I’ve been doing a lot of thinking since my mother passed away in June. I’ve come to realise that losing her is something I’m never going to come to terms with. I’ve had so many times where I’ve thought to myself “oh, I’ll have to tell my mother about that” or “my mother would like one of those”. My brain is having a hard time realising that I’ll never see her again. When I go back to Scotland to visit my father everything seems normal, except that she’s not there any more. It’s like a black hole, a missing piece of the jigsaw. It’s emptiness.
Memories are a good and a bad thing. They remind me of all the good times we had and make me smile. But they remind me that those days are in the past and I can never share a joke with her again. She had a characteristic booming laugh and whenever we’d have people over to the house I could always hear her laughter whatever room I was in. I miss hearing it. And there’s no consolation. But the point of this piece is not a negative one. I don’t need to bear my soul and I’m big enough and ugly enough to take care of myself.
My mother had a really good sense of humour and she’d appreciate some of the strange things that have happened recently. The first was on the morning of her funeral. To recap, I was setting up the sound system in the church to play – at her request – “All along the watchtower” by Jimi Hendrix. As I was speaking to one of her friends (who was arranging the flowers) I had this strange urge to switch the radio on. As soon as I did the line “cheer up sleepy Jean, oh what can it mean, to be a daydream believer…”, which is by the Monkeys. My mother’s name was Jean and I was surprised to say the least. If it was a coincidence that that song (which I’d not heard in years and haven’t heard since) should happen to play at the exact moment I seemingly randomly switched the radio on, then the odds would have to be astronomical. But that’s not the only such instance of strangeness.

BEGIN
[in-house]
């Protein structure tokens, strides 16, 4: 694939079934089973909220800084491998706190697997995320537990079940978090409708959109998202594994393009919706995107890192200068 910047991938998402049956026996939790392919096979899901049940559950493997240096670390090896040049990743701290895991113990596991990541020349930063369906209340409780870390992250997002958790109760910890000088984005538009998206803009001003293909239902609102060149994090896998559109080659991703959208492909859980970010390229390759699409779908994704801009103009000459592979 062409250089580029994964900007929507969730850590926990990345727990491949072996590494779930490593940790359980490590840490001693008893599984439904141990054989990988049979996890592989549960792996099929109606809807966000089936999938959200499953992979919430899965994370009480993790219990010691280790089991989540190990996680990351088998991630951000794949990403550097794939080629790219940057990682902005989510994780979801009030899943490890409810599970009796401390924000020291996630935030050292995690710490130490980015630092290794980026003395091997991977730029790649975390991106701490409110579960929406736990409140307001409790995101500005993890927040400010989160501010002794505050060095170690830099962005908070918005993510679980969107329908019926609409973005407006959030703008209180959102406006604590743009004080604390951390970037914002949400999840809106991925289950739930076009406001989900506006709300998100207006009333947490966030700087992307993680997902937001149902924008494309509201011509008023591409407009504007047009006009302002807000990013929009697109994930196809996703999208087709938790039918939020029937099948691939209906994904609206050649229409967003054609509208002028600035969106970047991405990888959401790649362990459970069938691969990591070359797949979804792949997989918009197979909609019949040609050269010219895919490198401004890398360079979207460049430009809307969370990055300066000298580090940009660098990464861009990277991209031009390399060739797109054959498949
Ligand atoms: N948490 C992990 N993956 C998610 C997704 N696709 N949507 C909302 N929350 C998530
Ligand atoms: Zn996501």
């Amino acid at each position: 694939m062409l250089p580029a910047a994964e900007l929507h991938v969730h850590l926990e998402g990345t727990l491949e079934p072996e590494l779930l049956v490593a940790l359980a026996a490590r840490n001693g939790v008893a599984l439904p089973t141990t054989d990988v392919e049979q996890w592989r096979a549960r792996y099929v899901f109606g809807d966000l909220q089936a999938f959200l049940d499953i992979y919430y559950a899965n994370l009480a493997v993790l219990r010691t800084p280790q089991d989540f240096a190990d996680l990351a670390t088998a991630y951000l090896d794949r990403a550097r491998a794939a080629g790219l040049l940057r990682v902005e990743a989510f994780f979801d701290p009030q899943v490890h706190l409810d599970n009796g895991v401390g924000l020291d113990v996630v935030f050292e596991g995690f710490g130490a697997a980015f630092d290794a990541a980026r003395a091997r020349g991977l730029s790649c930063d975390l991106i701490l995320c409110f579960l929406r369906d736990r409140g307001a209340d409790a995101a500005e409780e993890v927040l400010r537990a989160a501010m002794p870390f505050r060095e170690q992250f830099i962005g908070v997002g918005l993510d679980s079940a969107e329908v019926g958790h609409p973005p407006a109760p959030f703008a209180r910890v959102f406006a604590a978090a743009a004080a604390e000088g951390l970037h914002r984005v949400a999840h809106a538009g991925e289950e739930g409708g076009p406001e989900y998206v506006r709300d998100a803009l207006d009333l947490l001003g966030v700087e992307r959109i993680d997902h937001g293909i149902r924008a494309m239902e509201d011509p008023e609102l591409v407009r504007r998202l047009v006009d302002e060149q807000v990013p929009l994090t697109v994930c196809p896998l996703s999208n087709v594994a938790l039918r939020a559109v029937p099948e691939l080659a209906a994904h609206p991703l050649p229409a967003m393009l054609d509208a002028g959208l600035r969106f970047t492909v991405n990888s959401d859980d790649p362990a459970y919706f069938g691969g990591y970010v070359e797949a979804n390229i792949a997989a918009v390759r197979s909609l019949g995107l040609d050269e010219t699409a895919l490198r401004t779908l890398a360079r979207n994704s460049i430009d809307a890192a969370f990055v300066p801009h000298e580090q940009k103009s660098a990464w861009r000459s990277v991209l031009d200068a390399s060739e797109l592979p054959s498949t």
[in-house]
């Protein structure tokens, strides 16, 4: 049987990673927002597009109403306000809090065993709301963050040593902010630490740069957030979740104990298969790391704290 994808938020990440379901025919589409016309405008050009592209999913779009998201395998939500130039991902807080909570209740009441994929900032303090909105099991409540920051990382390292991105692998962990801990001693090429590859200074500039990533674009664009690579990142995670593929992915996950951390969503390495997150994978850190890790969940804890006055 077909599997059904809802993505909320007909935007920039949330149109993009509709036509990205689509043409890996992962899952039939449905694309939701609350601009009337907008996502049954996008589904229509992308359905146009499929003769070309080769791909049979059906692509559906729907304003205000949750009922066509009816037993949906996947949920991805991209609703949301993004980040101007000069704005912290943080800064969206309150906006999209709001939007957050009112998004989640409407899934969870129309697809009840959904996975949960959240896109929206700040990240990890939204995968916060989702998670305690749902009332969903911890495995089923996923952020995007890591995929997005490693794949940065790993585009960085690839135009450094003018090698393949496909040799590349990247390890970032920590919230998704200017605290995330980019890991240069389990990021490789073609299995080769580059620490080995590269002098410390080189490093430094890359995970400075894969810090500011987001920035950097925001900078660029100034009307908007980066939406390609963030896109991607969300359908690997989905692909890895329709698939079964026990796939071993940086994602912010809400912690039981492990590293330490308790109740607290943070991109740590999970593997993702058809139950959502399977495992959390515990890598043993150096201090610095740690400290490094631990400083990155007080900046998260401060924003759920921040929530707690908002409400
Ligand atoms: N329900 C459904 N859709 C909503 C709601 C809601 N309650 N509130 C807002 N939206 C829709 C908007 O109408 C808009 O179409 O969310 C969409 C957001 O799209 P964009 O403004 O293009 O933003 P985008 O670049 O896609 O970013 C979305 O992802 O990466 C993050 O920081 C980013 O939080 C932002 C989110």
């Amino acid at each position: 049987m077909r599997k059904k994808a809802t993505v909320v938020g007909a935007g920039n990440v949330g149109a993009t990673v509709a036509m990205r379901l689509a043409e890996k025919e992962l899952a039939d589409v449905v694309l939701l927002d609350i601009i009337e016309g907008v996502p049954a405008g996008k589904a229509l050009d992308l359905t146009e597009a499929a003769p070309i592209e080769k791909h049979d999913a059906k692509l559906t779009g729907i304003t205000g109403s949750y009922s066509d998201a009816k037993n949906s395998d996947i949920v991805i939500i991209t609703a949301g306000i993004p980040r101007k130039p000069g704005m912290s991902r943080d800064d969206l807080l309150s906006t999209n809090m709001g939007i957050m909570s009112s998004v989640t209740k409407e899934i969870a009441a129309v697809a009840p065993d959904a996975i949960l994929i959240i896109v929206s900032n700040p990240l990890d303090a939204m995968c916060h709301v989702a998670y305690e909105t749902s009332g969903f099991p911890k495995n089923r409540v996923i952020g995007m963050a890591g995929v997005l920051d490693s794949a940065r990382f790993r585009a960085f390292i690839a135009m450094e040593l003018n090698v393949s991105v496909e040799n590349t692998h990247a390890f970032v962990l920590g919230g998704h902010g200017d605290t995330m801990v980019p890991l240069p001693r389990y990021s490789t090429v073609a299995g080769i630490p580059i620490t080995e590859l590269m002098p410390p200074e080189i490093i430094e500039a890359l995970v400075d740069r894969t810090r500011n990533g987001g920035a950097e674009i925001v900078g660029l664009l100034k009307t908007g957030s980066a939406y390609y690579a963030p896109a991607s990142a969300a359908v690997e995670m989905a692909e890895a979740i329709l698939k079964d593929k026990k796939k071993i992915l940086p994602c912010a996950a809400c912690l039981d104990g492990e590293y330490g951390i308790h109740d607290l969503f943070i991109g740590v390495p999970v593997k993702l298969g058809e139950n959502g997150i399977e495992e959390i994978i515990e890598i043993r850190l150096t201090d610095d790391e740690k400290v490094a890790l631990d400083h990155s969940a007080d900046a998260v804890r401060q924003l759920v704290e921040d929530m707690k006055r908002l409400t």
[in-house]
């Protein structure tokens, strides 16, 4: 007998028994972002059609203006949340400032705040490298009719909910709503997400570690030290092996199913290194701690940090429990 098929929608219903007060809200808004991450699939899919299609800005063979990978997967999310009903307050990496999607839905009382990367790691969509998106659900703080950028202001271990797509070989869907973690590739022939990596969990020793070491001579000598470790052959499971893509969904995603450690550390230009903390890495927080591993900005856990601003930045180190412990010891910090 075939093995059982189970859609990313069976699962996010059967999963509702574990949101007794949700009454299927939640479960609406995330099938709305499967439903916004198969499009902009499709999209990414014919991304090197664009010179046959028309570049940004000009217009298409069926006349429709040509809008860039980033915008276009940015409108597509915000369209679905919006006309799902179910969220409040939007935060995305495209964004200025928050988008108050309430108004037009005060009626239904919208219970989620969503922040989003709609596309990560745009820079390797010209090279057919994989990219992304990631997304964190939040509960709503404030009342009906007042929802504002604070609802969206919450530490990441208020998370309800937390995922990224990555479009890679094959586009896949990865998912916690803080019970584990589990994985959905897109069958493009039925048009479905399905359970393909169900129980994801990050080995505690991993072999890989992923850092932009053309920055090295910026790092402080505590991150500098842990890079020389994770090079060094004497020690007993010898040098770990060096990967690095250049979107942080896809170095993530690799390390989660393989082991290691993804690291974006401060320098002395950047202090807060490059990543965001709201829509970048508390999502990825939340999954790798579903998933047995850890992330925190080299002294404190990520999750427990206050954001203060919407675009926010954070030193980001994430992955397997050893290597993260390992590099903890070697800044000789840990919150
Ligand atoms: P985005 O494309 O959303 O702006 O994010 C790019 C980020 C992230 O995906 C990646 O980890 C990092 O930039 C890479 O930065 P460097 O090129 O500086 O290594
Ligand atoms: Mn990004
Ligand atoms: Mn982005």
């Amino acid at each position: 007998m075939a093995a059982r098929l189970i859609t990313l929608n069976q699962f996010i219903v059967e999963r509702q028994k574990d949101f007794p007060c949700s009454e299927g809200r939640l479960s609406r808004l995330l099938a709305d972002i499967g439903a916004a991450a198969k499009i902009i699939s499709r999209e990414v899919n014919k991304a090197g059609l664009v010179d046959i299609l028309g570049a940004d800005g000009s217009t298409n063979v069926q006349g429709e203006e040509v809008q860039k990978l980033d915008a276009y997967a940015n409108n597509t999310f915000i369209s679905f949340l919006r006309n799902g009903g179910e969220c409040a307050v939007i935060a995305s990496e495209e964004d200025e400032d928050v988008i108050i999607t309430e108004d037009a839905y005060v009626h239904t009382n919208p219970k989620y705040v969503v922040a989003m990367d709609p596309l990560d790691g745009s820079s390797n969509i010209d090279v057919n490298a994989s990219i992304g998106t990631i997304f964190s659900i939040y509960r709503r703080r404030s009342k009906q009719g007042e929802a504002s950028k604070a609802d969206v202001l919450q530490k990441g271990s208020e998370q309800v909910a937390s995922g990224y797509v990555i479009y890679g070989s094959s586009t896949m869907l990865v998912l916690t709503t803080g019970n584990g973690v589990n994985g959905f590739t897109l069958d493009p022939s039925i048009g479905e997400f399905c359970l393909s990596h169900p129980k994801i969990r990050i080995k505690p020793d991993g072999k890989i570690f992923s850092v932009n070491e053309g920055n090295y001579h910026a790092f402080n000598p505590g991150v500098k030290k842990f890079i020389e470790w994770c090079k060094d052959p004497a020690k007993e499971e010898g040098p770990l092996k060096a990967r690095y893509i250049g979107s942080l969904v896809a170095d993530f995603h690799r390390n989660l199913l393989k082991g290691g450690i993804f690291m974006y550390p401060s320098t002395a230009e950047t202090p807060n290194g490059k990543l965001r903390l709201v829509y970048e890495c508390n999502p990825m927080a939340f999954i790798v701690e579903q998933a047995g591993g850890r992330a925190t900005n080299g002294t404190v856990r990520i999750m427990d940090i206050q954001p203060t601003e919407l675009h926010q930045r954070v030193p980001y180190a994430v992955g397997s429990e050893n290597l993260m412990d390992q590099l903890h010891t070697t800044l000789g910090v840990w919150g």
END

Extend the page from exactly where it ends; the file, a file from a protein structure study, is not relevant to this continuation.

My mother’s best friend and my father were having a cup of coffee in a local coffee shop. They were talking and she was telling my father how she really missed having my mother to talk to and that she was having a hard time. No sooner had she uttered the words “now that Jean’s gone I don’t have anyone to talk to” than the radio that was on in the background suddenly played “All along the watchtower” by Jimi Hendrix. Another coincidence?
Next it was my brother’s turn. And he swears this is true. He was lying in bed one night thinking about life after death. He, like me, is not religious at all so he, like me, worries that after life there is nothing. He was just going over in his head all the possibilities and trying to be positive, hoping that he might see my mother again some day. He said over and over in his head “give me a sign”, looking for hope when suddenly the idea popped into his head to turn the radio on. When he did the song that was playing was “Unchained Melody” by The Righteous Brothers. In case you’re one of the handful of people who’s not seen the film “Ghost”, that’s the song that’s played when the hero (Patrick Swayze) goes into the afterlife at the end of the film. A very emotional film it is too.
These thing could be considered to be coincidences. I walk into Morrisons supermarket and hear songs that my mother used to love all the time. But the significance of events like those I’ve described are more profound. I don’t believe in the idea of heaven and hell. I believe that when your body dies your memories and personality go with it (although not necessarily your soul). And I don’t believe in God. However I do believe that there’s more to life than this. There has to be. And the only thing I know more certainly than that is that I’ll never know what it is while I’m here. That’s as it should be. And that gives me hope. Some people get hope from religious faith, and I can understand that.
But with the sort of signs that I’ve described cropping up from time to time I feel like maybe I’m not alone. And I get hope. And life with hope is a mile better than life without.